Here are selected citations in chronological order.

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Play Is the Highest Form of Research

Albert Einstein? Neville V. Scarfe? Anonymous?

playing12Dear Quote Investigator: A marvelous quotation about play is attributed to the most brilliant scientist of the modern age, Albert Einstein:

Play is the highest form of research.

I would like to include this statement in a paper I am writing, but I have not been able to find a good citation. Sadly, quotations misattributed to Einstein are very common, and I fear that this may be another example. What do you think?

Quote Investigator: There is no substantive evidence that Einstein made this statement. The following nearly identical remark appeared in a section called “Probably Not By Einstein” within the comprehensive reference “The Ultimate Quotable Einstein” from Princeton University Press: 1

Playing is the highest form of research.

QI believes that he has located the most likely origin of this popular misattribution to Einstein. In 1962 the journal “Childhood Education” published an article titled “Play is Education” by N. V. Scarfe that contained the following passage: 2

All play is associated with intense thought activity and rapid intellectual growth.

The highest form of research is essentially play. Einstein is quoted as saying, “The desire to arrive finally at logically connected concepts is the emotional basis of a vague play with basic ideas. This combinatory or associative play seems to be the essential feature in productive thought”

The careful reader will note that the quotation credited to Einstein was placed after his name and not before. The phrase “The highest form of research is essentially play” was not attributed to Einstein; those words should properly be credited to N. V. Scarfe who wrote the article.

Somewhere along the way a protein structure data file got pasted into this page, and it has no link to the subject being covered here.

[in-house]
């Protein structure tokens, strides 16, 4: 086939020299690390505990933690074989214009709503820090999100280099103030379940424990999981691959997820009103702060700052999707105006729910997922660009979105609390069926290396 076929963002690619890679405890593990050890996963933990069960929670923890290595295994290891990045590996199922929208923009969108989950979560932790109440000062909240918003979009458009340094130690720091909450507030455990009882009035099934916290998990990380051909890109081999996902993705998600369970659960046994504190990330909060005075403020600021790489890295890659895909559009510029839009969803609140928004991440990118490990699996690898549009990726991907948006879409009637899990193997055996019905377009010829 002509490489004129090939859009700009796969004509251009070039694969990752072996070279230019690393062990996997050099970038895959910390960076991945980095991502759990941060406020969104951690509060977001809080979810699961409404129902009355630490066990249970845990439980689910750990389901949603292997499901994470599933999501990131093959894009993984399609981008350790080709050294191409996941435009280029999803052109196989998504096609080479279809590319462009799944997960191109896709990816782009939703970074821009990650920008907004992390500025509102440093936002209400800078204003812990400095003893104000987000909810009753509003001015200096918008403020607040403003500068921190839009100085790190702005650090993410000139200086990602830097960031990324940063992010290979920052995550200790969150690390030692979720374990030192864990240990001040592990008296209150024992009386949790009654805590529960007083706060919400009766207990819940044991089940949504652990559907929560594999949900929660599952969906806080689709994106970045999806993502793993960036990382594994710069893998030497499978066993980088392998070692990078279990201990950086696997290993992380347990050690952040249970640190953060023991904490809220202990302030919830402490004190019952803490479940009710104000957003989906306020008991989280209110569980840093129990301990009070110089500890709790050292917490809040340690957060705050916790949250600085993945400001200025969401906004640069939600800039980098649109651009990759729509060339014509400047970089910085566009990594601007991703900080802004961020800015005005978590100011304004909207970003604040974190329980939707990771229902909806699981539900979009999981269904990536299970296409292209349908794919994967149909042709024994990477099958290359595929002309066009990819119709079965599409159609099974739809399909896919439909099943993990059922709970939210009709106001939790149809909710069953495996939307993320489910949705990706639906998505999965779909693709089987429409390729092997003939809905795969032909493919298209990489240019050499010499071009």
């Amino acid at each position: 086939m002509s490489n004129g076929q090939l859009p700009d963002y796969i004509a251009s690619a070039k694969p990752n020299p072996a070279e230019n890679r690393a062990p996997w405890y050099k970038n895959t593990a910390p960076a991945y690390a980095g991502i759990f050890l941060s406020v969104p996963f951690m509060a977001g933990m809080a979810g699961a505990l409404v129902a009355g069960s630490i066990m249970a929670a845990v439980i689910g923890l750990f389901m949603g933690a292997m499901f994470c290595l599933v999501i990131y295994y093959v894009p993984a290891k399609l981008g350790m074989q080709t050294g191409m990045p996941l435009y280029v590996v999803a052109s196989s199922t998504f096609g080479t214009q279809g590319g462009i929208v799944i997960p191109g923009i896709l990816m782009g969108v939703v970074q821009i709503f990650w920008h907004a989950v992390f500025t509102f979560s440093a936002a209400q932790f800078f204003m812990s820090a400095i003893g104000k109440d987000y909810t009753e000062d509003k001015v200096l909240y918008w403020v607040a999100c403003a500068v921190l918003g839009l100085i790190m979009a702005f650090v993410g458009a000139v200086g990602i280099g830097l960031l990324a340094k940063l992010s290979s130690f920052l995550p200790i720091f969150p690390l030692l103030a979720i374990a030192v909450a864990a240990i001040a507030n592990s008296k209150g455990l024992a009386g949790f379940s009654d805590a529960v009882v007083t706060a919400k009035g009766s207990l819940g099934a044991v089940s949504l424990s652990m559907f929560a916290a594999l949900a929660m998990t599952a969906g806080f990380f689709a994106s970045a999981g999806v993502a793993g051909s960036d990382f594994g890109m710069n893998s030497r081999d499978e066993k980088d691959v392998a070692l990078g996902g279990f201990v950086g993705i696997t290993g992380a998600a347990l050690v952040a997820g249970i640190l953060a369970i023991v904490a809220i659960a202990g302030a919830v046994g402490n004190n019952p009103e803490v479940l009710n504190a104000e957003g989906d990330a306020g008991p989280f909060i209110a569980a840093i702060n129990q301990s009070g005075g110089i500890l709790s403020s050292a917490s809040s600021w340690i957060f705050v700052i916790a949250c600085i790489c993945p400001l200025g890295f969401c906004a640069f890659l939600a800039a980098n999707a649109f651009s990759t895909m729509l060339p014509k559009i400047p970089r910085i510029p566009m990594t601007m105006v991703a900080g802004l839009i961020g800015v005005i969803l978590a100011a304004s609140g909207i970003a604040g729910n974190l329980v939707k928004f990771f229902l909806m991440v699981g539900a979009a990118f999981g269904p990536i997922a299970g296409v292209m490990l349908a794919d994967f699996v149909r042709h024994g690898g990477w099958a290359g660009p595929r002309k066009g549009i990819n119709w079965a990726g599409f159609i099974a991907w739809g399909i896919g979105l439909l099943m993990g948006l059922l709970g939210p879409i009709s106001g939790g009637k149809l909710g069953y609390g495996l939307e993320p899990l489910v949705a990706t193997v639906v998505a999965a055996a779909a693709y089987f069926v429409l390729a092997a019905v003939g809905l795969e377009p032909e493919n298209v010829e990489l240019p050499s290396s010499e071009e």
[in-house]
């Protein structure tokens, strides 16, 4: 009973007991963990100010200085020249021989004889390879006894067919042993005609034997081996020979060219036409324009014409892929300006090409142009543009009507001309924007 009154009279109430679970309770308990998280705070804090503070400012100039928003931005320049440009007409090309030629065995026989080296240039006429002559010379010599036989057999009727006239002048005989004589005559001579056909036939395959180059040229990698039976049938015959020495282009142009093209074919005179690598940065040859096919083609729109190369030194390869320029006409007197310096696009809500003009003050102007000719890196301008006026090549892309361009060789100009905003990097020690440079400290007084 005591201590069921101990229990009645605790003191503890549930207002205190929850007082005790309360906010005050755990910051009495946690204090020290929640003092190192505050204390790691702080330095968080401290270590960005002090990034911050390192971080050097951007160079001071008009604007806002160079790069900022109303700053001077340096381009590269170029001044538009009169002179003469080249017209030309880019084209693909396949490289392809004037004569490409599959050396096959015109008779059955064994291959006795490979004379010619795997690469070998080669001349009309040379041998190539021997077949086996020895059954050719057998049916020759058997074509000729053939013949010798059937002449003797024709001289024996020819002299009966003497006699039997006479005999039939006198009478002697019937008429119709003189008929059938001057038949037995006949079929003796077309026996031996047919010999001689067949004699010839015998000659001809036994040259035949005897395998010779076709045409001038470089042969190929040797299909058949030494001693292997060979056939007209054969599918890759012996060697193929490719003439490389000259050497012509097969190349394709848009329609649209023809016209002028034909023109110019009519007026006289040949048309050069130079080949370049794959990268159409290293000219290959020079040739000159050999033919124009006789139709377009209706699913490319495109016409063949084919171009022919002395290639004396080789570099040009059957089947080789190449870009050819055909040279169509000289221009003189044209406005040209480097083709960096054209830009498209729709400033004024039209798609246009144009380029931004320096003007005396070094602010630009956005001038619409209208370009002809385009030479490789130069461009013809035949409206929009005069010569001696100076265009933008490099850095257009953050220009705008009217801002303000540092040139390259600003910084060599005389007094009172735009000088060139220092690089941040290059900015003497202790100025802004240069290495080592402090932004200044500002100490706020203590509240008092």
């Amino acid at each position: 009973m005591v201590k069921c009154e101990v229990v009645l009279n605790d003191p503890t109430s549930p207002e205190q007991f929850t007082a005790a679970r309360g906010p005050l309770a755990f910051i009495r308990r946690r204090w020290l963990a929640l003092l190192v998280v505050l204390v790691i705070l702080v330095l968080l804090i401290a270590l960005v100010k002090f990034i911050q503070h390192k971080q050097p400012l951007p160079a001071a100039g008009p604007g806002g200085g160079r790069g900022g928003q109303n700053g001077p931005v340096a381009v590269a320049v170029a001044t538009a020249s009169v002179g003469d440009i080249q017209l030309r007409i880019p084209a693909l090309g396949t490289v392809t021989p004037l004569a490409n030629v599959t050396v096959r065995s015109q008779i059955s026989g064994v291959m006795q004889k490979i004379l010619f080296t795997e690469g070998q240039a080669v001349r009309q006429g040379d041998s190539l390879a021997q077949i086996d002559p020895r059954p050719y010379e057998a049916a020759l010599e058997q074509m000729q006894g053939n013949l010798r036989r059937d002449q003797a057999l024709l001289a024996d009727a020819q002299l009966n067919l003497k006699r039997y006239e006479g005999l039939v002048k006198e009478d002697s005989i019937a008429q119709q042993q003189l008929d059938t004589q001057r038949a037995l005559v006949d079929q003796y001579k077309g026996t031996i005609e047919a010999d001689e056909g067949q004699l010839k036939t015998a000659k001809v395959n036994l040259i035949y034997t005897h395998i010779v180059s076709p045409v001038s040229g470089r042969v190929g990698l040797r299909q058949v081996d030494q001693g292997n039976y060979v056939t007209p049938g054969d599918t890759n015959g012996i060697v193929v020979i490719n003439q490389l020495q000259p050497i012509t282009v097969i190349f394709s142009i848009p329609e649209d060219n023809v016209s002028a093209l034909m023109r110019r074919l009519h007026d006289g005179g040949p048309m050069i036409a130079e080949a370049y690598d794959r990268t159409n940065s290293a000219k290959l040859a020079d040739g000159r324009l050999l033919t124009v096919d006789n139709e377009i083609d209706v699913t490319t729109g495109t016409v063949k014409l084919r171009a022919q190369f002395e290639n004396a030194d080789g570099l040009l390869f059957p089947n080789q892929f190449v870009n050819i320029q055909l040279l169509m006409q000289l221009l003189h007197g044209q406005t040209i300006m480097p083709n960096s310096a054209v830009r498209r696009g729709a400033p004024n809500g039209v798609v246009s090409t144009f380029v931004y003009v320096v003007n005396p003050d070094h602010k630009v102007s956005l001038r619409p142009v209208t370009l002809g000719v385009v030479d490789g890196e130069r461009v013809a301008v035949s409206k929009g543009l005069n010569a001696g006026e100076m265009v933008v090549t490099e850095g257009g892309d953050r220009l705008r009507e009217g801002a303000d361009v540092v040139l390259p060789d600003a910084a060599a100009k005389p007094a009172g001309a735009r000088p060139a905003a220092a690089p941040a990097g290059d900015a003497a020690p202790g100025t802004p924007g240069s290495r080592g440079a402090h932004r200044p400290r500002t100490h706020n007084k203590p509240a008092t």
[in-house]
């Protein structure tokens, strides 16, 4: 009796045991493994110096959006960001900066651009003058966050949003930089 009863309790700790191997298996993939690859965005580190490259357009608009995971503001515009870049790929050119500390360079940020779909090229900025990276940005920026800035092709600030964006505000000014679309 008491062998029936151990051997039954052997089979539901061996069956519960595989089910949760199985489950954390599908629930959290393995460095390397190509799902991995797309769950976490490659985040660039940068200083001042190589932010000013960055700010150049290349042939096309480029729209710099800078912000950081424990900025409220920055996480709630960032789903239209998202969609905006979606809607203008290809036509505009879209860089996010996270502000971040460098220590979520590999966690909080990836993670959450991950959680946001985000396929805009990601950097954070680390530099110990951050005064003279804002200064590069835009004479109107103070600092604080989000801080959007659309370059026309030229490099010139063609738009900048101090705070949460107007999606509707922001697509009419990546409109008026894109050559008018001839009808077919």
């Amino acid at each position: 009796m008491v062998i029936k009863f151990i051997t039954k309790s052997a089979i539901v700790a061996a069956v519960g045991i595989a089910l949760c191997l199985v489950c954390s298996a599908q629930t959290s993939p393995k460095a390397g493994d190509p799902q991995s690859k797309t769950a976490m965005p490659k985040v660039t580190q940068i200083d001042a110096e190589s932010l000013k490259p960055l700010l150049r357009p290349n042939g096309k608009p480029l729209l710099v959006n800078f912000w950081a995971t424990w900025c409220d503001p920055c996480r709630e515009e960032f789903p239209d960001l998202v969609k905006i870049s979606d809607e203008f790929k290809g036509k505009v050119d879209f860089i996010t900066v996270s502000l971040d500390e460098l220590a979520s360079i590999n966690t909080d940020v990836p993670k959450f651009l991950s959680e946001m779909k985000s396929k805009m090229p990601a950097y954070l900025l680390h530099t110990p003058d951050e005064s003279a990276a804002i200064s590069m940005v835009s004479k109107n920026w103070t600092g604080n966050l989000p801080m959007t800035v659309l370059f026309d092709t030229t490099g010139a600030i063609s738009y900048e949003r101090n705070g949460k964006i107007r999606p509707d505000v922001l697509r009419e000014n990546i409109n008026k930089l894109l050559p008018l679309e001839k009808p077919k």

One important mechanism for the generation of misattributions is based on the misreading of neighboring expressions. A reader sometimes inadvertently transfers the ascription of one statement to a contiguous statement. QI conjectures that the words of Scarfe have been re-ordered and reassigned to Einstein to yield the common quotation under investigation. This may have occurred through a multi-step process.

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Notes:

  1. 2010, The Ultimate Quotable Einstein, Edited by Alice Calaprice, Section: Probably Not by Einstein, Page 482, Princeton University Press, Princeton, New Jersey. (Verified on paper)
  2. 1962 November, Childhood Education, Volume 39, Issue 3, “Play is Education” by N. V. Scarfe, Start Page 117, Quote Page 120, Published Association for Childhood Education International, Washington D.C. (Verified with scans; thanks to Jacksonville, Florida public library)

The Difference Between Stupidity and Genius Is That Genius Has Its Limits

Albert Einstein? Alexandre Dumas, fils? Elbert Hubbard? Brooks F. Beebe? Anonymous?